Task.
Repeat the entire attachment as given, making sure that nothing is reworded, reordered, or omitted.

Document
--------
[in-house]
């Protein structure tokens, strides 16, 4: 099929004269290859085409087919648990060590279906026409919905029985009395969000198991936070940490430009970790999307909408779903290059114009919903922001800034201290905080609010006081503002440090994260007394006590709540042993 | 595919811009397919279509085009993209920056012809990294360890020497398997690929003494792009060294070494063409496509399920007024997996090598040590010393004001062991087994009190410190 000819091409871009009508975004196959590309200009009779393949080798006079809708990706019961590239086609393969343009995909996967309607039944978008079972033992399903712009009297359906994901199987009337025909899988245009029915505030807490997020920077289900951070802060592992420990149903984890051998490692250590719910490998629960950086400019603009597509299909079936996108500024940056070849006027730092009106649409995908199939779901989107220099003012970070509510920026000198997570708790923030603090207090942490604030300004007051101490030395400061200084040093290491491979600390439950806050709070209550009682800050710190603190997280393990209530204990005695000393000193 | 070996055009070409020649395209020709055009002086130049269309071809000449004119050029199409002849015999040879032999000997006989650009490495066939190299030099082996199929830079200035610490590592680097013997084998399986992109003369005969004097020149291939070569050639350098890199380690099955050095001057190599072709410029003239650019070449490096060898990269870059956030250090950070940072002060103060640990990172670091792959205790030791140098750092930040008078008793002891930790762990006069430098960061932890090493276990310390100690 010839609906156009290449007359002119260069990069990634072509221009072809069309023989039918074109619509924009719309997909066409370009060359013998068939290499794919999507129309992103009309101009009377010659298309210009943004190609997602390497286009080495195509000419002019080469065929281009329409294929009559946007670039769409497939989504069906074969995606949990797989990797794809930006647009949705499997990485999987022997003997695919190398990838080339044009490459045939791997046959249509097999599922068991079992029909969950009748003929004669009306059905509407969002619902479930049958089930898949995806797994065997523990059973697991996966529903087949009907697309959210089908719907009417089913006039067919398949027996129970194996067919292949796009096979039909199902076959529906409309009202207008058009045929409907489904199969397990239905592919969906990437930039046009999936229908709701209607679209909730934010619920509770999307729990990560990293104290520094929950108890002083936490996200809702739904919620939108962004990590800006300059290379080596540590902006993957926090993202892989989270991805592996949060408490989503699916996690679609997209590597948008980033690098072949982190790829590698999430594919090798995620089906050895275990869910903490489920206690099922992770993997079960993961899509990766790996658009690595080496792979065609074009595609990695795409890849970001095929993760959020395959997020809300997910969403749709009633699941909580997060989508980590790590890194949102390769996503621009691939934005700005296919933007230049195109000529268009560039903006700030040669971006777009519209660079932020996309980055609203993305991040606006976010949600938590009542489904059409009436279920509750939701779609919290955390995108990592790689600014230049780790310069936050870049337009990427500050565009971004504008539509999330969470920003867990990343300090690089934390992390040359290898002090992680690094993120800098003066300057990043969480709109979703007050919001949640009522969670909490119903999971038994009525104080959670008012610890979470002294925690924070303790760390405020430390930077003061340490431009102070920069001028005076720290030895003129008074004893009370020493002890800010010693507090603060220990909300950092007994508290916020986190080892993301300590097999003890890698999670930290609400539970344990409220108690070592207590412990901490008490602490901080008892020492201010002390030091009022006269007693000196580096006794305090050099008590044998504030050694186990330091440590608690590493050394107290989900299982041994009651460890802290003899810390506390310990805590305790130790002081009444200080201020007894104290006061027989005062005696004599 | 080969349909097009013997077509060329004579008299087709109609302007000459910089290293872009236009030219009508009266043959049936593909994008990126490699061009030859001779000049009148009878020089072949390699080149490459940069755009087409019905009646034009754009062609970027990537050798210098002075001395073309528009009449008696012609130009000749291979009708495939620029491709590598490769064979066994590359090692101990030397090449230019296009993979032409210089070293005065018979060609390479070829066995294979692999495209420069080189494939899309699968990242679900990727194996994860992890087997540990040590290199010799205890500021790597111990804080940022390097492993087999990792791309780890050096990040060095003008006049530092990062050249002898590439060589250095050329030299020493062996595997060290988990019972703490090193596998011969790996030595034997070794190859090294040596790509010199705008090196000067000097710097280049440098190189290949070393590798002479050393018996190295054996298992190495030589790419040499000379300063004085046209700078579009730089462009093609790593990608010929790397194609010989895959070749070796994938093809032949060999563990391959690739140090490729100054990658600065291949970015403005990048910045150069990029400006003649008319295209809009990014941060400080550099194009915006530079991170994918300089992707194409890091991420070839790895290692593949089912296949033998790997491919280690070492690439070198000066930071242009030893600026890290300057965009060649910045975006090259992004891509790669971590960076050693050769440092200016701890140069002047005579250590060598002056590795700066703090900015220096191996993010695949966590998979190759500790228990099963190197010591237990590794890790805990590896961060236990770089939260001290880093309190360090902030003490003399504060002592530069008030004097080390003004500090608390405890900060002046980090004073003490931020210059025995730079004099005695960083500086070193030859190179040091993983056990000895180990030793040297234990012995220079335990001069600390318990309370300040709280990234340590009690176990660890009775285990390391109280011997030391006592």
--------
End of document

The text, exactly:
[in-house]
């Protein structure tokens, strides 16, 4: 099929004269290859085409087919648990060590279906026409919905029985009395969000198991936070940490430009970790999307909408779903290059114009919903922001800034201290905080609010006081503002440090994260007394006590709540042993 | 595919811009397919279509085009993209920056012809990294360890020497398997690929003494792009060294070494063409496509399920007024997996090598040590010393004001062991087994009190410190 000819091409871009009508975004196959590309200009009779393949080798006079809708990706019961590239086609393969343009995909996967309607039944978008079972033992399903712009009297359906994901199987009337025909899988245009029915505030807490997020920077289900951070802060592992420990149903984890051998490692250590719910490998629960950086400019603009597509299909079936996108500024940056070849006027730092009106649409995908199939779901989107220099003012970070509510920026000198997570708790923030603090207090942490604030300004007051101490030395400061200084040093290491491979600390439950806050709070209550009682800050710190603190997280393990209530204990005695000393000193 | 070996055009070409020649395209020709055009002086130049269309071809000449004119050029199409002849015999040879032999000997006989650009490495066939190299030099082996199929830079200035610490590592680097013997084998399986992109003369005969004097020149291939070569050639350098890199380690099955050095001057190599072709410029003239650019070449490096060898990269870059956030250090950070940072002060103060640990990172670091792959205790030791140098750092930040008078008793002891930790762990006069430098960061932890090493276990310390100690 010839609906156009290449007359002119260069990069990634072509221009072809069309023989039918074109619509924009719309997909066409370009060359013998068939290499794919999507129309992103009309101009009377010659298309210009943004190609997602390497286009080495195509000419002019080469065929281009329409294929009559946007670039769409497939989504069906074969995606949990797989990797794809930006647009949705499997990485999987022997003997695919190398990838080339044009490459045939791997046959249509097999599922068991079992029909969950009748003929004669009306059905509407969002619902479930049958089930898949995806797994065997523990059973697991996966529903087949009907697309959210089908719907009417089913006039067919398949027996129970194996067919292949796009096979039909199902076959529906409309009202207008058009045929409907489904199969397990239905592919969906990437930039046009999936229908709701209607679209909730934010619920509770999307729990990560990293104290520094929950108890002083936490996200809702739904919620939108962004990590800006300059290379080596540590902006993957926090993202892989989270991805592996949060408490989503699916996690679609997209590597948008980033690098072949982190790829590698999430594919090798995620089906050895275990869910903490489920206690099922992770993997079960993961899509990766790996658009690595080496792979065609074009595609990695795409890849970001095929993760959020395959997020809300997910969403749709009633699941909580997060989508980590790590890194949102390769996503621009691939934005700005296919933007230049195109000529268009560039903006700030040669971006777009519209660079932020996309980055609203993305991040606006976010949600938590009542489904059409009436279920509750939701779609919290955390995108990592790689600014230049780790310069936050870049337009990427500050565009971004504008539509999330969470920003867990990343300090690089934390992390040359290898002090992680690094993120800098003066300057990043969480709109979703007050919001949640009522969670909490119903999971038994009525104080959670008012610890979470002294925690924070303790760390405020430390930077003061340490431009102070920069001028005076720290030895003129008074004893009370020493002890800010010693507090603060220990909300950092007994508290916020986190080892993301300590097999003890890698999670930290609400539970344990409220108690070592207590412990901490008490602490901080008892020492201010002390030091009022006269007693000196580096006794305090050099008590044998504030050694186990330091440590608690590493050394107290989900299982041994009651460890802290003899810390506390310990805590305790130790002081009444200080201020007894104290006061027989005062005696004599 | 080969349909097009013997077509060329004579008299087709109609302007000459910089290293872009236009030219009508009266043959049936593909994008990126490699061009030859001779000049009148009878020089072949390699080149490459940069755009087409019905009646034009754009062609970027990537050798210098002075001395073309528009009449008696012609130009000749291979009708495939620029491709590598490769064979066994590359090692101990030397090449230019296009993979032409210089070293005065018979060609390479070829066995294979692999495209420069080189494939899309699968990242679900990727194996994860992890087997540990040590290199010799205890500021790597111990804080940022390097492993087999990792791309780890050096990040060095003008006049530092990062050249002898590439060589250095050329030299020493062996595997060290988990019972703490090193596998011969790996030595034997070794190859090294040596790509010199705008090196000067000097710097280049440098190189290949070393590798002479050393018996190295054996298992190495030589790419040499000379300063004085046209700078579009730089462009093609790593990608010929790397194609010989895959070749070796994938093809032949060999563990391959690739140090490729100054990658600065291949970015403005990048910045150069990029400006003649008319295209809009990014941060400080550099194009915006530079991170994918300089992707194409890091991420070839790895290692593949089912296949033998790997491919280690070492690439070198000066930071242009030893600026890290300057965009060649910045975006090259992004891509790669971590960076050693050769440092200016701890140069002047005579250590060598002056590795700066703090900015220096191996993010695949966590998979190759500790228990099963190197010591237990590794890790805990590896961060236990770089939260001290880093309190360090902030003490003399504060002592530069008030004097080390003004500090608390405890900060002046980090004073003490931020210059025995730079004099005695960083500086070193030859190179040091993983056990000895180990030793040297234990012995220079335990001069600390318990309370300040709280990234340590009690176990660890009775285990390391109280011997030391006592």